A.L.F.R.E.D. - Rigged With Controls

Continuing on in the world of ALFRED, I finally was able to get him rigged up with controls. When doing animation, it would be nearly impossible to do anything of worth if you had to go in and select each piece individually and change its values. Searching through everything, for one, would take forever and you could never find anything. (It's the equivalent of reaching under the hood of your car while you're on the freeway just to control the throttle.) Secondly, it is frowned upon to do any keyframe animation on a skeleton itself, like with what I set up for ALFRED last week.

That's where creating animation controls comes in to play. In the following video, you will see a playblast of ALFRED all rigged up. Surrounding his body are a number of circles. Each of these circles represents a controllable body part, such as the ones surrounding his head, neck, shoulders, etc. This allows for quick selection of those parts and also means that I don't have to go digging for the skeleton to animate it. There is a special piece of programming attached to each of these 'controls' that tell them to rotate each joint accordingly.

Also, ALFRED is set up with both Forward Kinematics and Inverse Kinematics. These are just different ways of controlling how things work in an animation rig. For FK, every joint down the chain of a skeleton influences the next one. For example, if I wanted ALFRED to reach up and scratch his jaw, I would first rotate his shoulder, then his elbow, then his wrist, then his fingers, etc. In IK, this means that the joint further down the chain influences those that it is programmed to upwards in the chain. For example, if I wanted to animate ALFRED in a walk cycle, much like I did Norman last semester, It would be a pain to have to rotate the hip, the knee, the foot, and so on every time I wanted to get things right. Instead, I create a controller for the foot and set up an IK Handle between the hip and the ankle, and then create one between the foot and the end of the foot. This then means that wherever I drag the foot controller, the rest of the leg will follow.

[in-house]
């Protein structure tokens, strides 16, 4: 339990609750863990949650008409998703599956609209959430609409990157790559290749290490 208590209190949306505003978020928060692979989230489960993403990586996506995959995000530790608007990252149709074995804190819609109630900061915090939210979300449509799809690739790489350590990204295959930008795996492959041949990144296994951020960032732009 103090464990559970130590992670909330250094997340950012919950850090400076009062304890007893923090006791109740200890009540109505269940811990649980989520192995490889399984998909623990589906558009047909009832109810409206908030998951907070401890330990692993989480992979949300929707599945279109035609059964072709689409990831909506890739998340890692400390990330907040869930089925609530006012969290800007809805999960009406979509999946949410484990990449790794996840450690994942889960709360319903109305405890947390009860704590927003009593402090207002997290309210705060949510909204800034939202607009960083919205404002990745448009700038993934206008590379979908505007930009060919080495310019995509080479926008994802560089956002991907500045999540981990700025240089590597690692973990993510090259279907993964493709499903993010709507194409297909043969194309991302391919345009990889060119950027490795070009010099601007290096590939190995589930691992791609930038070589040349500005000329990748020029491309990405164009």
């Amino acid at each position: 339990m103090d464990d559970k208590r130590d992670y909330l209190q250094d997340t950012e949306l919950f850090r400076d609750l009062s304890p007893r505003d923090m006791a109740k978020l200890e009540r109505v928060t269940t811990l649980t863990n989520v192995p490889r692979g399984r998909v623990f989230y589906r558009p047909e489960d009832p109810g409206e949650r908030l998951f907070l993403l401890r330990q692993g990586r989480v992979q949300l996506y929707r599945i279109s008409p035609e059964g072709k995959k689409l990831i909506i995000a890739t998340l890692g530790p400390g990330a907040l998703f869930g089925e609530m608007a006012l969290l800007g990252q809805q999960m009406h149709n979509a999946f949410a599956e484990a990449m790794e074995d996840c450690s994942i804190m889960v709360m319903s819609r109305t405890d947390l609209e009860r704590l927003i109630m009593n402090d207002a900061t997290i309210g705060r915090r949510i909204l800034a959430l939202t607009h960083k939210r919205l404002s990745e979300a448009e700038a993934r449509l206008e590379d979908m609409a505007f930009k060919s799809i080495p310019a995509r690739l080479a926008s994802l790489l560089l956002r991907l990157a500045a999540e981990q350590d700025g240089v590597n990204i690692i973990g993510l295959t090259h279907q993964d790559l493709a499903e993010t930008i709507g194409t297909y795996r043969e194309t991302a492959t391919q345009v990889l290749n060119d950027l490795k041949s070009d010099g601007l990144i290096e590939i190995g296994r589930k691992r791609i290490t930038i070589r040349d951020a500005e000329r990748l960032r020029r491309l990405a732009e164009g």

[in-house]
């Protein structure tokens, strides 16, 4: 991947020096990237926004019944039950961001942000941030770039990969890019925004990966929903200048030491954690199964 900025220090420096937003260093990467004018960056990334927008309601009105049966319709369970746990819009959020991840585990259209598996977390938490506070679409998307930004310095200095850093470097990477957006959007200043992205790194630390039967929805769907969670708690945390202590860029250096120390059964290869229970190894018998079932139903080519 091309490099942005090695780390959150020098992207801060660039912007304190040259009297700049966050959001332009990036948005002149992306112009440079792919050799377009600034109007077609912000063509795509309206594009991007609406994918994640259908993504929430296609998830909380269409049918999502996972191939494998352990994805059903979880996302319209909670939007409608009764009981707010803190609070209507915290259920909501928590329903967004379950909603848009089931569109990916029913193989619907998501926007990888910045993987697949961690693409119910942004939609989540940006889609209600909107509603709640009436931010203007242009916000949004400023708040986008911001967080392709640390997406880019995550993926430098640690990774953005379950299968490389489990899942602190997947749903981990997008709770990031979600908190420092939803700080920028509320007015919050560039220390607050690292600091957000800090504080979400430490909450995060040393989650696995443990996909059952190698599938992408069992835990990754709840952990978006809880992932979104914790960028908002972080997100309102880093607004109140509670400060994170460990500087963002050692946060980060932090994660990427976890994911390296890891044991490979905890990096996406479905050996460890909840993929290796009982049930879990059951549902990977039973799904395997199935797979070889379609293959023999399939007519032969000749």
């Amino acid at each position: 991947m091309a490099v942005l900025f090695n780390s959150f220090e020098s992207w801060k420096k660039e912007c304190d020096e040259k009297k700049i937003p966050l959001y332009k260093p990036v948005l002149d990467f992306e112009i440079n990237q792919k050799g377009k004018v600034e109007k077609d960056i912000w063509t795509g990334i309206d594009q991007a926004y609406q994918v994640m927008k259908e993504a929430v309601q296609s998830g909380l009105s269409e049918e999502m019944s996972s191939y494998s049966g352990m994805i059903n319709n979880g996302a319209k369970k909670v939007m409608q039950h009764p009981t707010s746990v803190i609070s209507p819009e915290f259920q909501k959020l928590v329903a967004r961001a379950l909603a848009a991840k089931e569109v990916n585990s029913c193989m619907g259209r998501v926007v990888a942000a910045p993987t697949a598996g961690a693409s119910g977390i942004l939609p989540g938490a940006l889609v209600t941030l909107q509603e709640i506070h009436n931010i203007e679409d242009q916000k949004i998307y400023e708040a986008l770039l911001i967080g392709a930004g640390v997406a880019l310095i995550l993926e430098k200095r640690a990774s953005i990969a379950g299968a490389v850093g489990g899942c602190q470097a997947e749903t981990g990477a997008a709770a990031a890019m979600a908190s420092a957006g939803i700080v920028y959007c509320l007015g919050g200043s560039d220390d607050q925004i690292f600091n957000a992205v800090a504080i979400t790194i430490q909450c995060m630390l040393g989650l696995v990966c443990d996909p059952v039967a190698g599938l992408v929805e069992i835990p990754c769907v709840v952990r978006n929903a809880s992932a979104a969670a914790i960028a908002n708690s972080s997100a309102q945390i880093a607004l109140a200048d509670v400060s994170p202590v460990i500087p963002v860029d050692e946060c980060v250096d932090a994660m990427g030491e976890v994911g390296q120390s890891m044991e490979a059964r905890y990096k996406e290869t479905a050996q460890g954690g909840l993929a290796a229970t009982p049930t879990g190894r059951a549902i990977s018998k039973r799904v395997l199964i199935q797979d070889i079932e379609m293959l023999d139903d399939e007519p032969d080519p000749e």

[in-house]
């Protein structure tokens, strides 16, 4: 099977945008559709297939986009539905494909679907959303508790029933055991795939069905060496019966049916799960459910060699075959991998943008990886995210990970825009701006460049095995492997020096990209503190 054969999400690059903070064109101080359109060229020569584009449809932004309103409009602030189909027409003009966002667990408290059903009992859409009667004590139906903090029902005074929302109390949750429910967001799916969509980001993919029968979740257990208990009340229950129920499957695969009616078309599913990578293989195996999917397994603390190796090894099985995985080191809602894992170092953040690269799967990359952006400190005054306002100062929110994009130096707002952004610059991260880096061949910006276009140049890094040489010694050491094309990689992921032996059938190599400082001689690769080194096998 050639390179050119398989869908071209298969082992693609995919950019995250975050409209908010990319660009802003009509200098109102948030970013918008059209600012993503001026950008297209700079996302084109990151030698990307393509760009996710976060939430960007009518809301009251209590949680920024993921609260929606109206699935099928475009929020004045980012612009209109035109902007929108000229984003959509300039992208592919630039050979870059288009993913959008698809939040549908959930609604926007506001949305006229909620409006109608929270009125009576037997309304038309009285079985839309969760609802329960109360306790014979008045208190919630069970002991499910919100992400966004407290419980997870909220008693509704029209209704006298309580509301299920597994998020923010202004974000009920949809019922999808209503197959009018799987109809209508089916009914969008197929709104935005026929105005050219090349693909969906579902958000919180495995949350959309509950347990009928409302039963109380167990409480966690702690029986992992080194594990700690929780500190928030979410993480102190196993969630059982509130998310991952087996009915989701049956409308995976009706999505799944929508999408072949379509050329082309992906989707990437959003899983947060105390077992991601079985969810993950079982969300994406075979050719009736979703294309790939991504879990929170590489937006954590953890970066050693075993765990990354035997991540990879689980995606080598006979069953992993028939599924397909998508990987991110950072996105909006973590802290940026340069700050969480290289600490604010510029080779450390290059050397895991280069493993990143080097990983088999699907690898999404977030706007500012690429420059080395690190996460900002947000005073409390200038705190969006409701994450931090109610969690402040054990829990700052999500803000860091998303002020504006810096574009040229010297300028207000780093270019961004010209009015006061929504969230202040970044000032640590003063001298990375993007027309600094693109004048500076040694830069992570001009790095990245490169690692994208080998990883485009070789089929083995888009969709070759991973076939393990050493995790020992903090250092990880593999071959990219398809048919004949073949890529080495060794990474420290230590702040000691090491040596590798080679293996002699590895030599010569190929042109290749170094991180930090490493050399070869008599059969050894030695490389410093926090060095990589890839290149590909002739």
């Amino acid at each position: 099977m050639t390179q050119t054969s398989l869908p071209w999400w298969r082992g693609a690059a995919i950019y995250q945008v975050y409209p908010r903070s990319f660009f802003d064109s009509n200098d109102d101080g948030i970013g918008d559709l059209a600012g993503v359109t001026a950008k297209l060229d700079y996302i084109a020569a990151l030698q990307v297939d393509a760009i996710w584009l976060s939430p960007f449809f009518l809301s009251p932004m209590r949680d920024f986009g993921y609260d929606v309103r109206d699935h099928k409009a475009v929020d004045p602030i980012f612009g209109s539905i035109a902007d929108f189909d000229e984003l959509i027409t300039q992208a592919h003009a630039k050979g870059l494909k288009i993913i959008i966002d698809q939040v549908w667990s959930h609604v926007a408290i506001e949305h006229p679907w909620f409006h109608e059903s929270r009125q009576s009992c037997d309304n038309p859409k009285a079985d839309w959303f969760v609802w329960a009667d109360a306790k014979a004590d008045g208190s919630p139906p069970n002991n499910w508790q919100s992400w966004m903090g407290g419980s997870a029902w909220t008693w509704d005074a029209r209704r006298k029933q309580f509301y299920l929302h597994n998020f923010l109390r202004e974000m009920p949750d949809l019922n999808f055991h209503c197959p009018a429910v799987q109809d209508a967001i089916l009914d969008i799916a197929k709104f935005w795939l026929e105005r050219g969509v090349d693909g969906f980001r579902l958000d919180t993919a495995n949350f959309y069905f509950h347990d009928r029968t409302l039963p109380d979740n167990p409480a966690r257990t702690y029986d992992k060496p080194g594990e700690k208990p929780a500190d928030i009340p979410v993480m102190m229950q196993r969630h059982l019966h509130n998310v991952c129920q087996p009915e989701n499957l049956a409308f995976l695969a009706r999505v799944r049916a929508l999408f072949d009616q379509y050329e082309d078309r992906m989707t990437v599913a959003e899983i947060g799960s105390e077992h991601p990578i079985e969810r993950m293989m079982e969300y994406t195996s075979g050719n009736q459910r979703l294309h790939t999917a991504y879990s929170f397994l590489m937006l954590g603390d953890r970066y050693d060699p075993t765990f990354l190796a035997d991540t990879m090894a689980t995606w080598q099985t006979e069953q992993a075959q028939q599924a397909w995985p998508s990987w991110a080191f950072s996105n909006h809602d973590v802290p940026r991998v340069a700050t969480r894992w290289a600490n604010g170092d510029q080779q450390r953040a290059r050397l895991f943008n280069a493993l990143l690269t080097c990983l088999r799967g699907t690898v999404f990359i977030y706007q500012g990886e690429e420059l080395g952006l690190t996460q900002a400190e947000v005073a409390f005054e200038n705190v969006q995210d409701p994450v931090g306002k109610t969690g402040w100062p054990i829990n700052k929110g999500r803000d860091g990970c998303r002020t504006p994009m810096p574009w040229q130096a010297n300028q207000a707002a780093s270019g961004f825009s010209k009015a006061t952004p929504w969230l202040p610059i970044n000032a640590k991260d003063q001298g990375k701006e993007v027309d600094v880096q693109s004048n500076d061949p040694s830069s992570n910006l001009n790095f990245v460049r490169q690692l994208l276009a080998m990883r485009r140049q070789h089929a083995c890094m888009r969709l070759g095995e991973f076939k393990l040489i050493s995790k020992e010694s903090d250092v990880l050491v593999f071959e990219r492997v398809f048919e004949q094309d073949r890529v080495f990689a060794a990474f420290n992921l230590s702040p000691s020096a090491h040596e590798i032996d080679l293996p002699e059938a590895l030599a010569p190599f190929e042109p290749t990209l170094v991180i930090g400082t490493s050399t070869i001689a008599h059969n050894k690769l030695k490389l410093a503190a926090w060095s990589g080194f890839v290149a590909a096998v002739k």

Mainly in animation you want to animate a character's arms with FK and their legs with IK. Arms don't really need to be IK unless they are holding onto something or the rest of the body needs to move independent from them. I set up the controls on ALFRED to be able to switch between FK and IK in his arms, just in case I wanted to switch in an animation. Anyway, enough white paper. On to the freak show:

I also wanted to point out the concept of ambient occlusion, which I did on this video. Essentially, ambient occlusion is a way of simulating the phenomenon of light not being able to reach certain crevices or surfaces. It typically creates a much more realistic rendering when you include it in your animations, although it does take time to compute.

1 comment:

Elder Max and Sister Pat said...

Looks great. I can't wait to see the 30 minute version or at least the final version for this class.